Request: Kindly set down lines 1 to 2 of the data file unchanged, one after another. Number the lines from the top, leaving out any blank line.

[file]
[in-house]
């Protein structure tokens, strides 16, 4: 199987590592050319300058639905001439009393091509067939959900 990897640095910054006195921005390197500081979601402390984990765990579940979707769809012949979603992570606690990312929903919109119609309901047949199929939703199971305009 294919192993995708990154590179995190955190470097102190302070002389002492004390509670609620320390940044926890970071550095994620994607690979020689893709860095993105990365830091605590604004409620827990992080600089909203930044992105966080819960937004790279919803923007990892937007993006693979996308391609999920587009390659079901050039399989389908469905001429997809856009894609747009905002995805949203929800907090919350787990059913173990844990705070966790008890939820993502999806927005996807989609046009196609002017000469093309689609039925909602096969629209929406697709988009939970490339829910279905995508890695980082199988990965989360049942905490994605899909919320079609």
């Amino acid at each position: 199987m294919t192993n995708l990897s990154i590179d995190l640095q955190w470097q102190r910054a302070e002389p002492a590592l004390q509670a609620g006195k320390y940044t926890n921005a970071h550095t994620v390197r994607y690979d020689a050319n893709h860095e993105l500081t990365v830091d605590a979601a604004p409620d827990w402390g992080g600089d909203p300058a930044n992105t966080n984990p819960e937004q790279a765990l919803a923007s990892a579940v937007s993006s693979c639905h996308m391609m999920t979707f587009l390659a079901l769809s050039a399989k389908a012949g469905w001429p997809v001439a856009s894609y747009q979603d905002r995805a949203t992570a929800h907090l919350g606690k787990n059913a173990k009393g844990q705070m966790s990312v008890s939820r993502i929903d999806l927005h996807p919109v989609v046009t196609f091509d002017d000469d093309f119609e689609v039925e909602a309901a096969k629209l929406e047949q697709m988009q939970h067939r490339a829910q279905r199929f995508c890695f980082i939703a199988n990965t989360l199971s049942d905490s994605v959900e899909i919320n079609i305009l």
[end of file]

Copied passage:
[in-house]
């Protein structure tokens, strides 16, 4: 199987590592050319300058639905001439009393091509067939959900 990897640095910054006195921005390197500081979601402390984990765990579940979707769809012949979603992570606690990312929903919109119609309901047949199929939703199971305009 294919192993995708990154590179995190955190470097102190302070002389002492004390509670609620320390940044926890970071550095994620994607690979020689893709860095993105990365830091605590604004409620827990992080600089909203930044992105966080819960937004790279919803923007990892937007993006693979996308391609999920587009390659079901050039399989389908469905001429997809856009894609747009905002995805949203929800907090919350787990059913173990844990705070966790008890939820993502999806927005996807989609046009196609002017000469093309689609039925909602096969629209929406697709988009939970490339829910279905995508890695980082199988990965989360049942905490994605899909919320079609």